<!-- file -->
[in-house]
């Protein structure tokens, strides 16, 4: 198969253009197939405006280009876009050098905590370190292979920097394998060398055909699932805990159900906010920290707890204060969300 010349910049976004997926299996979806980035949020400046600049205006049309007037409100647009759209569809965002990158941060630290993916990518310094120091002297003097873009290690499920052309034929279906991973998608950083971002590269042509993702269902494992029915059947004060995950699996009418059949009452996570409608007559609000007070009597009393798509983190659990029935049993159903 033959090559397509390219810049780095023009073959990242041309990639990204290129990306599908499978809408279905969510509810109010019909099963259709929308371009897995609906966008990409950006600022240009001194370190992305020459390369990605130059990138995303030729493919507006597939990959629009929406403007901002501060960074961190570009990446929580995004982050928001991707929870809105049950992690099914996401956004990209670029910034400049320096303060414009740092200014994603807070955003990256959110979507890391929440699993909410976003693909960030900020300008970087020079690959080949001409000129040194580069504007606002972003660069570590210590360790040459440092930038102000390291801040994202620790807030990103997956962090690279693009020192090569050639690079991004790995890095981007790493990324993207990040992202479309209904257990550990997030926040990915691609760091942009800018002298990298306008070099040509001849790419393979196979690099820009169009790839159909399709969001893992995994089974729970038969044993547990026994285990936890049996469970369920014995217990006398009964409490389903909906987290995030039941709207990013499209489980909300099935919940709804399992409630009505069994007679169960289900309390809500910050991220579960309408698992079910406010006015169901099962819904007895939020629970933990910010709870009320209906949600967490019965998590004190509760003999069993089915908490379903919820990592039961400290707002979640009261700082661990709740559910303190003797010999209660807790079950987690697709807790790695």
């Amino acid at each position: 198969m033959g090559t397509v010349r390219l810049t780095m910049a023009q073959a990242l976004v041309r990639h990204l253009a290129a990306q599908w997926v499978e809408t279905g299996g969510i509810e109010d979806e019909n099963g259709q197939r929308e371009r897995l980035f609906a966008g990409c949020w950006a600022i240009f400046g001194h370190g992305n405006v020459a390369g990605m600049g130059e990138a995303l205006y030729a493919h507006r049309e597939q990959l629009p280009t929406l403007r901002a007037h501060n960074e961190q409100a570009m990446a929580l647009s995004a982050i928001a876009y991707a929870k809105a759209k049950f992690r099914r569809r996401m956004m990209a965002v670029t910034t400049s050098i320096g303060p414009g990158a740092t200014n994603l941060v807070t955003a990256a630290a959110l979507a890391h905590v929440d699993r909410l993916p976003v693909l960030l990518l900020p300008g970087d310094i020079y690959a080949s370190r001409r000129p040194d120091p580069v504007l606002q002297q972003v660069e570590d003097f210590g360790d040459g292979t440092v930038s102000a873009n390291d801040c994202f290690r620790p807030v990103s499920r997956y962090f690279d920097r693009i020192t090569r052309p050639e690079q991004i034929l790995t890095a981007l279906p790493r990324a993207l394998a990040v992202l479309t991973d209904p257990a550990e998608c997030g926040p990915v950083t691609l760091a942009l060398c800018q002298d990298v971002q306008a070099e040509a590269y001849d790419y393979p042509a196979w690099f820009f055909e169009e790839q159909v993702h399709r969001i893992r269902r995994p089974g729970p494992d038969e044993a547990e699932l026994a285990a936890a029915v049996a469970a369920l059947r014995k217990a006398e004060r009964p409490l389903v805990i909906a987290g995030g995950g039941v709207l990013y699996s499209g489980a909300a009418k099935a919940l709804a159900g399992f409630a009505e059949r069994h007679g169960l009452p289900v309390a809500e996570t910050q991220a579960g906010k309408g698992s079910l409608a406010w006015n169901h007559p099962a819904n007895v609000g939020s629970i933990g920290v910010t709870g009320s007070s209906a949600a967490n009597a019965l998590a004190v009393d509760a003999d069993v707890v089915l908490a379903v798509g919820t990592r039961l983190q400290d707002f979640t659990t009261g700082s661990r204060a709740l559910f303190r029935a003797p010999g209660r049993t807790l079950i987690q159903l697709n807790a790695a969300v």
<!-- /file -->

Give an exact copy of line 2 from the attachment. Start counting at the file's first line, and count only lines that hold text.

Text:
């Protein structure tokens, strides 16, 4: 198969253009197939405006280009876009050098905590370190292979920097394998060398055909699932805990159900906010920290707890204060969300 010349910049976004997926299996979806980035949020400046600049205006049309007037409100647009759209569809965002990158941060630290993916990518310094120091002297003097873009290690499920052309034929279906991973998608950083971002590269042509993702269902494992029915059947004060995950699996009418059949009452996570409608007559609000007070009597009393798509983190659990029935049993159903 033959090559397509390219810049780095023009073959990242041309990639990204290129990306599908499978809408279905969510509810109010019909099963259709929308371009897995609906966008990409950006600022240009001194370190992305020459390369990605130059990138995303030729493919507006597939990959629009929406403007901002501060960074961190570009990446929580995004982050928001991707929870809105049950992690099914996401956004990209670029910034400049320096303060414009740092200014994603807070955003990256959110979507890391929440699993909410976003693909960030900020300008970087020079690959080949001409000129040194580069504007606002972003660069570590210590360790040459440092930038102000390291801040994202620790807030990103997956962090690279693009020192090569050639690079991004790995890095981007790493990324993207990040992202479309209904257990550990997030926040990915691609760091942009800018002298990298306008070099040509001849790419393979196979690099820009169009790839159909399709969001893992995994089974729970038969044993547990026994285990936890049996469970369920014995217990006398009964409490389903909906987290995030039941709207990013499209489980909300099935919940709804399992409630009505069994007679169960289900309390809500910050991220579960309408698992079910406010006015169901099962819904007895939020629970933990910010709870009320209906949600967490019965998590004190509760003999069993089915908490379903919820990592039961400290707002979640009261700082661990709740559910303190003797010999209660807790079950987690697709807790790695």